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City: Rancho Palos Verdes
Begins: May 9, 2009
Date: Fri, Jul 24th, 2009
Start: North Fork Feather River
End: Summit Lake
Daily Distance: 11
Trip Distance: 1,356.0
Entry Visits: 763
Journal Visits: 132,530
Guestbook Views: 13,620
Guestbook Entrys: 182
The temperature cooled off last night from the previous week of relatively warm nights. It was actually quite cold when I got hiking just before 7:00 am and I was actually looking forward to a hill to warm up, especially my hands that were almost numb. I wasn't in a real hurry this morning because ten miles away was the Drakesbad guest ranch and I was thinking I could get a shower, have a dip in the hot spring pool, do laundry and have an all you can eat lunch buffet. The word is they are very hiker friendly and only charge us children's rates for the meal (there has to be a hidden message there somewhere). Anyway that sounded a good plan and although it meant I would likely miss the Saturday PO hours in Old Station for my resupply, I really didn't need it because I am ahead of plan and have enough food for the two days to Burney Falls. All I would miss if I bounced that supply box forward was a guide book section but that comes in the nice to have category, not essential.
So I set out with that in mind. The trail had a few ups and downs but they were relatively short. It was almost all in the forest although I got one quick glimpse of Mt Lassen that is now really close. I also went into the Lassen Volcanic National Park. I then came across Boiling Springs Lake which is a big sulphur pond with steam coming out around the edges and mud pools bubbling. There were warning signs to stay on established trails or risk severe burns.
I then reached Drakesbad Guest Ranch and was immediately met by Ed who manages the resort with his wife Billie. He was the epitome of a perfect host. He pointed out the showers and hot spring pool, provided a towel along with loaner clothes and a laundry sack, and told another hiker and I about lunch. I took advantage of all the facilities including the free laundry that is done for us by the guest ranch staff. By lunch there were three of us and it was an excellent buffet - so good we were able to fill our plates multiple times. Ed even suggested the best beer - a Pilsner Urquell - and it was so good that myself and another Brit had a second. I then got asked if I was staying for dinner. My initial reaction was no because I needed to press on but as soon as he said it was rack of lamb and salmon I thought about it hard and since I was ahead of schedule I decided it was too good to miss. As it turned out that decision only cost me about four hours as I had to wait a while for the laundry to finish.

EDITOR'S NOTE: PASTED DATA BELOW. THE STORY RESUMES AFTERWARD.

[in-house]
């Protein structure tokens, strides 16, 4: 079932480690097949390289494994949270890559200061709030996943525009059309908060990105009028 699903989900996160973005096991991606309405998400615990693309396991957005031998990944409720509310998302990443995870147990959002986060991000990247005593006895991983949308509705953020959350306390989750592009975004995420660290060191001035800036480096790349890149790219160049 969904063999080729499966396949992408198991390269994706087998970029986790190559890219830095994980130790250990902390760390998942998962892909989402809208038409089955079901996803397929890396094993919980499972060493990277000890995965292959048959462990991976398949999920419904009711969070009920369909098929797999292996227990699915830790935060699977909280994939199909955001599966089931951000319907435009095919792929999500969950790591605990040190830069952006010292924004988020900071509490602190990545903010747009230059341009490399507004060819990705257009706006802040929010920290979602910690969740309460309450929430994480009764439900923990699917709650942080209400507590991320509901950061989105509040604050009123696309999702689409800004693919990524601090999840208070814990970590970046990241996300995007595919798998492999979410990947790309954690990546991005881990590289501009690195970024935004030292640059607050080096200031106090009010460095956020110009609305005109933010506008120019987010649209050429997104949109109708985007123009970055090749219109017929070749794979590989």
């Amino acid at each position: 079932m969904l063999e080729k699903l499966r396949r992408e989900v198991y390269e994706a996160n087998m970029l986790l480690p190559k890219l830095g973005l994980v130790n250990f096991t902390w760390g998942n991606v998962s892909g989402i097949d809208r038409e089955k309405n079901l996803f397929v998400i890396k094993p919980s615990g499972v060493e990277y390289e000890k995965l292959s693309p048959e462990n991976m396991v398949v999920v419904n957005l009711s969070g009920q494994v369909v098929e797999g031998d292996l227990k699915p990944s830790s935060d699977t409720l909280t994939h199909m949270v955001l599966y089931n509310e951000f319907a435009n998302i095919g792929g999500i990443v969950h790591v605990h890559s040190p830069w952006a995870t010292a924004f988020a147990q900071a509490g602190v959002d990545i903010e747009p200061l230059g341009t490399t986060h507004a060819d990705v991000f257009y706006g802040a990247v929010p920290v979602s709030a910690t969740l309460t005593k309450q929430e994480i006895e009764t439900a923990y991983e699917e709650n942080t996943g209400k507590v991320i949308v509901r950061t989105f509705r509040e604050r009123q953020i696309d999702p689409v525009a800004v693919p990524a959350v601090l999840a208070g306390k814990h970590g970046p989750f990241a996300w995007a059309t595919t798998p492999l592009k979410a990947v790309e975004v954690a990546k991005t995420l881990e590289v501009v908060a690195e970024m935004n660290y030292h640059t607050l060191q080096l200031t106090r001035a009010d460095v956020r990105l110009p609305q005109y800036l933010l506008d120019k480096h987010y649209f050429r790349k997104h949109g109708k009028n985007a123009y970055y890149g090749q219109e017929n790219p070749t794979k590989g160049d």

I sat around and just relaxed for the afternoon while my phone was charging. The Brit I referred to left after lunch and another hike, trail name Old Ridge Runner, arrived late afternoon. So there were three of us for dinner and I must say the lamb lived up to its billing. It was delicious as was the rest of the meal.
After dinner Old Ridge Runner and I set off to get a few miles in before dark. The trail started off pretty steep which seems to be a common occurrence after relaxation stops like today. My intent was to hike until 8:30 pm and then grab the first available campsite. I passed on a few nice ones at Corral Meadow because there was a wide creek that needed fording and I didn't fancy having to do that first thing in the morning. I also didn't want wet boots so I went exploring both upstream and downstream. I found a tree across the creek but it was narrow and a little high above the water for my liking. Further downstream there was a lot of dead tree debris piled up and I found a way across there while preserving dry feet. Then I hiked to a small saddle and found enough of a flat spot for the night.
Overall a very pleasant day although it didn't do too much for my goal of getting the average daily mileage increased. Oh well, there is always tomorrow.
Mad Dogs & Englishmen
The Pacific Crest Trail (PCT) is a 2,650-mile national scenic trail that runs from Mexico to Canada through California, Oregon and Washington. The PCT traverses 24 national forests, 37 wilderness areas and 7 national parks. The PCT passes through 6 out of 7 of North Americas ecozones. Learn more: www.pcta.org
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